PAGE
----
Mrs Mensah said the Ministry was resolute to ensure that all registered bonded nurses were employed without any delay and called on the group to halt the picketing to save their strengths for the job ahead of them.
The group is made up of 937 personnel, who completed Nursing and Midwifery Colleges in 2015 and have completed their mandatory one year national service but had still not been posted.
Mr Fuseini Haruna, the Secretary of the group, said for more than nine months after their service, they have not heard “any encouraging word” from the Health Ministry and the Ghana Health Service concerning their clearance, which would allow them to be posted, despite the series of attempts made to register their displeasure on the issue.
“We have petitioned the Minister of Health on several occasions, but all the time, he keeps on telling us the clearance will come out.
“Just three weeks ago, he assured us the clearance would be out few weeks later, but it did not come,” Mr Haruna said.
The Secretary denied claims that about 11,000 nurses had been given clearance for employment.
He explained that the 2015 batch of the registered bonded nurses were still in the house waiting for postings and described the development as “woeful” and called on the Minister of Health to act with immediacy, saying the nurses are starving.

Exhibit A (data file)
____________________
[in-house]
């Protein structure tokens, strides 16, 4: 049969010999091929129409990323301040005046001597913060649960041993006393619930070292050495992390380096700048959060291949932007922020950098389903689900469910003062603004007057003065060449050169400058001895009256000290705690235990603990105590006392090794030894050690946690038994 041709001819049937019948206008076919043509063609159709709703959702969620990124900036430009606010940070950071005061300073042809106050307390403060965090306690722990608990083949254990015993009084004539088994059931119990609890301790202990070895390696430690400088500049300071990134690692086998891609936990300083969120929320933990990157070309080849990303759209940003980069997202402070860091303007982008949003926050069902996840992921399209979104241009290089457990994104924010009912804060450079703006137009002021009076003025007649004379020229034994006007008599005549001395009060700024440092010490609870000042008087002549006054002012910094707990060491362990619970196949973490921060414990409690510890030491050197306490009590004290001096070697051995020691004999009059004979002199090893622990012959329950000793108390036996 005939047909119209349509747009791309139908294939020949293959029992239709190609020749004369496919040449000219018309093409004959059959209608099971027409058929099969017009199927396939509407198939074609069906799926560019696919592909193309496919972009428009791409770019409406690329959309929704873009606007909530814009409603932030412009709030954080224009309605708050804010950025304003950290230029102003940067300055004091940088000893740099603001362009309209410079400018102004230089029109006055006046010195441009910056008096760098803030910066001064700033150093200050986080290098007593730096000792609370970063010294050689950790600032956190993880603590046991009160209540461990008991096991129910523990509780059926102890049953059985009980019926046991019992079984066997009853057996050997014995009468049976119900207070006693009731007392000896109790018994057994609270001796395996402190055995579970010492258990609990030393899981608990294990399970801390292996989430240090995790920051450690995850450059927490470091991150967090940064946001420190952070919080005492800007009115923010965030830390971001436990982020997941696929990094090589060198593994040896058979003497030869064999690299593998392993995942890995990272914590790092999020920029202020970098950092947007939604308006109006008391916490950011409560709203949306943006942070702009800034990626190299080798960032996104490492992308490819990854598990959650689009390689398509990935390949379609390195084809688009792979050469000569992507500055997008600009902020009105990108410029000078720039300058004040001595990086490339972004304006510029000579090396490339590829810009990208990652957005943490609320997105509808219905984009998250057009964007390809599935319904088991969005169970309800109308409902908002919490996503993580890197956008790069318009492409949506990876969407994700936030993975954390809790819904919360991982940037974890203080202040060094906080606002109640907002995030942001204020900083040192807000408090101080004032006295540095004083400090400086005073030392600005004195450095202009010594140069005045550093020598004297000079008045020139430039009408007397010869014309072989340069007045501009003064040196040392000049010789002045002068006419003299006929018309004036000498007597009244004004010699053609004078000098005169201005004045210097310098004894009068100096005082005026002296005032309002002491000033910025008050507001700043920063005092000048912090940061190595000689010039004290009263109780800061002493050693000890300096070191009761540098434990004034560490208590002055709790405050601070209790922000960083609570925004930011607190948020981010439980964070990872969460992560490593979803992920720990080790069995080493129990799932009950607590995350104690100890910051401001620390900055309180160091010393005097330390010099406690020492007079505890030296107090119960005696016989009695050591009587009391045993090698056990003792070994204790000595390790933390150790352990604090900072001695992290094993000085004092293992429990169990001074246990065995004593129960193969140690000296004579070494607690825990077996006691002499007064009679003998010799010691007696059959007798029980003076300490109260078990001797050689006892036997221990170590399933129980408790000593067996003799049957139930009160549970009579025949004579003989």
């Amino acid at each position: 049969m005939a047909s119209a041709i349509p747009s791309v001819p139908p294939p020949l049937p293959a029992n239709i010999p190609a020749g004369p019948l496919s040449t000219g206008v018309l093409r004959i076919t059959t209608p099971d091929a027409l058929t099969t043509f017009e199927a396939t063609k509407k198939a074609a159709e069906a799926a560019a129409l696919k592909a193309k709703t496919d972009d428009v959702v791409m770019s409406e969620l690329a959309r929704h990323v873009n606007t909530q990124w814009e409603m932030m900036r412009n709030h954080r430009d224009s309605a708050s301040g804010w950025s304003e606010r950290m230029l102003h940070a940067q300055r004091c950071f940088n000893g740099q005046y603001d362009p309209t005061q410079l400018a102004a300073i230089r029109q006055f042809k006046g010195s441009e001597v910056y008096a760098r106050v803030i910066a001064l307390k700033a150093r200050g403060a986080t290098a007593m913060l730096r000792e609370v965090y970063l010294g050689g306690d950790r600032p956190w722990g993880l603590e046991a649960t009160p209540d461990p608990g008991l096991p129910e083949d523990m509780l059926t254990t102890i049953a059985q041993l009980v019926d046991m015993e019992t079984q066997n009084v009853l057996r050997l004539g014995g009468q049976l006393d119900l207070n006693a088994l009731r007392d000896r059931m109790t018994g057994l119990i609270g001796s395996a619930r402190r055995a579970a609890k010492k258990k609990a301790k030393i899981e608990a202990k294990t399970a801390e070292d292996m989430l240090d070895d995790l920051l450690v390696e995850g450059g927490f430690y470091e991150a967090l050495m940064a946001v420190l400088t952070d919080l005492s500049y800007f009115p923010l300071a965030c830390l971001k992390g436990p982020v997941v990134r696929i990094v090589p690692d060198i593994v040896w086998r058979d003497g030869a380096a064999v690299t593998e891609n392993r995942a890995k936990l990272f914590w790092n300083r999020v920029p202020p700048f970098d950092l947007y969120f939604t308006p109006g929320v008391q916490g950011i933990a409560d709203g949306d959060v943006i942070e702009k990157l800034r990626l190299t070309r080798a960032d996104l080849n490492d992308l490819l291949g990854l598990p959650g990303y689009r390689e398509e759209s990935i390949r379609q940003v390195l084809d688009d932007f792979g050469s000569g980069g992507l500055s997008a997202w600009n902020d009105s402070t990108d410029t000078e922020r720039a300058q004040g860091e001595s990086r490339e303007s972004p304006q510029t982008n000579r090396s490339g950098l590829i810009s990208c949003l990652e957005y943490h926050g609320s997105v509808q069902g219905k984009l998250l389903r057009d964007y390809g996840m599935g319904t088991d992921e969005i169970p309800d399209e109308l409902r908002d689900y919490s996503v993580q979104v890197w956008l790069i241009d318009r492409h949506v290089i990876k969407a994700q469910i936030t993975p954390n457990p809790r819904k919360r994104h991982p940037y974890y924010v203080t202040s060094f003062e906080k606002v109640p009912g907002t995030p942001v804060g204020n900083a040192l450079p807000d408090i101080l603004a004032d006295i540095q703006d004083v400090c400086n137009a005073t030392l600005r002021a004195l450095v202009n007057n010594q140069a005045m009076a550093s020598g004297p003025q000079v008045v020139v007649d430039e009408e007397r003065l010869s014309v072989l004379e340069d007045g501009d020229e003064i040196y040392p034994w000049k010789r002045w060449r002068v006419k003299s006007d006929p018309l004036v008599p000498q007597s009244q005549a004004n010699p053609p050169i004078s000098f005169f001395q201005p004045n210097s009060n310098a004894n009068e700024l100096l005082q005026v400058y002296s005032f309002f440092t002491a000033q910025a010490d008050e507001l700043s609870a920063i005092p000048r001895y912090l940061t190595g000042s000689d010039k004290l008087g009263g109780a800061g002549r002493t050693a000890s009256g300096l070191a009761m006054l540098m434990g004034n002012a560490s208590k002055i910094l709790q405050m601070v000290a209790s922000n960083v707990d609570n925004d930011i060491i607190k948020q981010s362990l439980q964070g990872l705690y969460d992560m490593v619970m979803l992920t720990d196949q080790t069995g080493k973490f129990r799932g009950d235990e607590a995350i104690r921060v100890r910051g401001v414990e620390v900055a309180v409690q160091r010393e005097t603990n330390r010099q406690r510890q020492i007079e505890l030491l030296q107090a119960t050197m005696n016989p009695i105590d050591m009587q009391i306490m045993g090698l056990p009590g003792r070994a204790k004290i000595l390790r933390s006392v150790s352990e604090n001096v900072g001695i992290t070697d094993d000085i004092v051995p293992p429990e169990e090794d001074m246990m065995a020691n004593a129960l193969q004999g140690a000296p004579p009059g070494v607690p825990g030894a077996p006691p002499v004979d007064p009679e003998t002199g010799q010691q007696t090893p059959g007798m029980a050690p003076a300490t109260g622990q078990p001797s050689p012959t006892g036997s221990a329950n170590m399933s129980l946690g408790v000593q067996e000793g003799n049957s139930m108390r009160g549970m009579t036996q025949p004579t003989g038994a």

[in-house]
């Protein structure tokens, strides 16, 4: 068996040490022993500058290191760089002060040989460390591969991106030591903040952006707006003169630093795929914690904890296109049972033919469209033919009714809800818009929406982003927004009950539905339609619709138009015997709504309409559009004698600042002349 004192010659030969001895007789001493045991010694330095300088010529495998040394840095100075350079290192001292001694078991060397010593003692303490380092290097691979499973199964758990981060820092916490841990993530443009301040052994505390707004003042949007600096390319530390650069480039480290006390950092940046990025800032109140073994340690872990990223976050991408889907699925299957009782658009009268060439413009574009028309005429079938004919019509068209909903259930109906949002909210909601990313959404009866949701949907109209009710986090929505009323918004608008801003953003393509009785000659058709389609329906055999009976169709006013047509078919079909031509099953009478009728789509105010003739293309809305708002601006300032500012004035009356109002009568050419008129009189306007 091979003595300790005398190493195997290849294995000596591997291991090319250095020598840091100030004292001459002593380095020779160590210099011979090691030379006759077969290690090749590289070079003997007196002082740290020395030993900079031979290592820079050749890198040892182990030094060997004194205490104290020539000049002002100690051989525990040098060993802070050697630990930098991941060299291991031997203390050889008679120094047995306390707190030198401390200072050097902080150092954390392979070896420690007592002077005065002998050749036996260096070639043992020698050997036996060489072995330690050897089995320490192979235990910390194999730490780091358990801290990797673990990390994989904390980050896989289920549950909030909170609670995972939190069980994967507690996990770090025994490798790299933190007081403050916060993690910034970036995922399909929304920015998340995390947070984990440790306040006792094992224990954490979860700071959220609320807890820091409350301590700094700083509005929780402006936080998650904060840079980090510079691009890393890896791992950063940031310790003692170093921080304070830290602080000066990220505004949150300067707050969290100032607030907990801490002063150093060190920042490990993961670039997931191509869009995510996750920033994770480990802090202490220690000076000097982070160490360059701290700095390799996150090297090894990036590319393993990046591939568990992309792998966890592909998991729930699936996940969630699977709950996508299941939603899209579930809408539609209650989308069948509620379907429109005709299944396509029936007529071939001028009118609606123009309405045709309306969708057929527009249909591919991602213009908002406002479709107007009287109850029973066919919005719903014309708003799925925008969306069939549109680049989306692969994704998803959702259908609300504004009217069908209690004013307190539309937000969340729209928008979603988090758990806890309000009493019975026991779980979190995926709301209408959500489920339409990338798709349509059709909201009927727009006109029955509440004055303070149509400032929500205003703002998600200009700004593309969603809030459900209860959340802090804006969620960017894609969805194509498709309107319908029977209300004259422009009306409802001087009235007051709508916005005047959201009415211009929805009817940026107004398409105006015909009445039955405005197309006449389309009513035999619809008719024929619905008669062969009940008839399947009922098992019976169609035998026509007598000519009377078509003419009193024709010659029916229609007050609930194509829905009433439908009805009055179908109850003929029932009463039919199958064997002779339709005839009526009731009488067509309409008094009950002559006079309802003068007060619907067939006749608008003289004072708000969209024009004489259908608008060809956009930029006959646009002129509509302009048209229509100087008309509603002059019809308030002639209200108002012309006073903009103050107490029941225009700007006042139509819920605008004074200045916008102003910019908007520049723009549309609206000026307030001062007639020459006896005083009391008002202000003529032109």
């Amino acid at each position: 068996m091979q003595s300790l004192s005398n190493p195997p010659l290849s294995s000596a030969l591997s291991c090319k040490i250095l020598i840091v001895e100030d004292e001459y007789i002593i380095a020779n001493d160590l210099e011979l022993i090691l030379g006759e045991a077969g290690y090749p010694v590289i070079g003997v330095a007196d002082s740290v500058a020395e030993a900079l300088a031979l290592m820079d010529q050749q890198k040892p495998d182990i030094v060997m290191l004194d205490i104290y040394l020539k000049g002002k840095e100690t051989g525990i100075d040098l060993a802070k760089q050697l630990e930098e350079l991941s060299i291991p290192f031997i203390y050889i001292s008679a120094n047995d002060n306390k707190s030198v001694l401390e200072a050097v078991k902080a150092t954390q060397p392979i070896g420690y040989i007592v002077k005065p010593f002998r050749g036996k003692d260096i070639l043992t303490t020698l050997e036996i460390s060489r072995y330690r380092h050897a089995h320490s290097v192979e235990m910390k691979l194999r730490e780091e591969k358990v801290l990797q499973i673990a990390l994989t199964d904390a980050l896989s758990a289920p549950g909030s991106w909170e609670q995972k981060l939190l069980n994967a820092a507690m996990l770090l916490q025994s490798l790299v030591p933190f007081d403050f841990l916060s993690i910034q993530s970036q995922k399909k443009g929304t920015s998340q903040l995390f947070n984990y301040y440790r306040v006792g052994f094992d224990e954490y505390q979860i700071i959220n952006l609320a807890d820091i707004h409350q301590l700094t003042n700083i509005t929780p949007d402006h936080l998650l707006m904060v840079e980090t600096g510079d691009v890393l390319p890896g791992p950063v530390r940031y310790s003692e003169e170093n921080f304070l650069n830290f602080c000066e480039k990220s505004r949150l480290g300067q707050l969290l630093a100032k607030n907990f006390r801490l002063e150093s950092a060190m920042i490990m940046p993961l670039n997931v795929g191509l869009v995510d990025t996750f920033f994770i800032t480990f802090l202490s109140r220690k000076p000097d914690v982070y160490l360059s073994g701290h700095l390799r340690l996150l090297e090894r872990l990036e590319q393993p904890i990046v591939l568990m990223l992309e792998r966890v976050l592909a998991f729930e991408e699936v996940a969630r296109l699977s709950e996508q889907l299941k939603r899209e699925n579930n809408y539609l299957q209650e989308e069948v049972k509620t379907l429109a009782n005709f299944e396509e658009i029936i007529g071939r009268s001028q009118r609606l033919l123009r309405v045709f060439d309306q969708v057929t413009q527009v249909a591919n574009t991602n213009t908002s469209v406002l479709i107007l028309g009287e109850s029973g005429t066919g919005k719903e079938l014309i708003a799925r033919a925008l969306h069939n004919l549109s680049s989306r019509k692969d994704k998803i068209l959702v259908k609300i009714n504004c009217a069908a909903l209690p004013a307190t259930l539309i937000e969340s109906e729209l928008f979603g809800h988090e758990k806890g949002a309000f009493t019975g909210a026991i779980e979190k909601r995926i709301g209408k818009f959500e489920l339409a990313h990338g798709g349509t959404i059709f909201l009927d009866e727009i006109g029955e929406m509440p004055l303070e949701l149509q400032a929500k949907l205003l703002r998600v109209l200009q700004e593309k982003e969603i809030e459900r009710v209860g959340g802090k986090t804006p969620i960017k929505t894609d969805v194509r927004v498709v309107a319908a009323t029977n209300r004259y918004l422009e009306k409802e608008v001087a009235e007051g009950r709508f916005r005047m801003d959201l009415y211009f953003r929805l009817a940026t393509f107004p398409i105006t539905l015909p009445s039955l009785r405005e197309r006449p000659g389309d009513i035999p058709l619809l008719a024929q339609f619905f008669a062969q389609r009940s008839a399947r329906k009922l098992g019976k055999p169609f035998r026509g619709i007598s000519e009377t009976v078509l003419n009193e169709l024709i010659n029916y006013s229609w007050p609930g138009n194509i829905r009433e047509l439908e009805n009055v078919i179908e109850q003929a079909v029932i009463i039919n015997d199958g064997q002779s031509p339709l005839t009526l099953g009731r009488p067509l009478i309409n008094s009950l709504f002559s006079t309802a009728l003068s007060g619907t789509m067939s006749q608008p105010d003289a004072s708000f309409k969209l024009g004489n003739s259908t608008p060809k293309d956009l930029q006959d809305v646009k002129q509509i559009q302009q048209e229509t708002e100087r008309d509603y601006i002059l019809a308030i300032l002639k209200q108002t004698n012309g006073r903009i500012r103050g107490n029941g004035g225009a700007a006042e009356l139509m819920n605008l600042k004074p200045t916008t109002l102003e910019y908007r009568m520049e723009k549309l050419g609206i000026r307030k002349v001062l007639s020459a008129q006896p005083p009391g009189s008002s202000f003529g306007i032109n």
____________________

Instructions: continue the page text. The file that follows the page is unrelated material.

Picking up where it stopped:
Mr Haruna stated that the failure of government to address their concerns despite the “countless attempts” they made to express their plight compelled them to hold the picketing.
“We have threatened to hold this picketing several times. But anytime we try, they would calm us down and give us sweet words. Today, we will not listen to anything until they give us the clearance.
“They always tell us the clearance is with the Finance Ministry, but we don’t know how true that is. They should come and clear the air,” he added.
For more than four hours the group stayed on the premises agitating with heated songs chorusing their displeasure over the issue with some of them displaying sponges, towels, among other things, vowing not to go back home until their concern was addressed.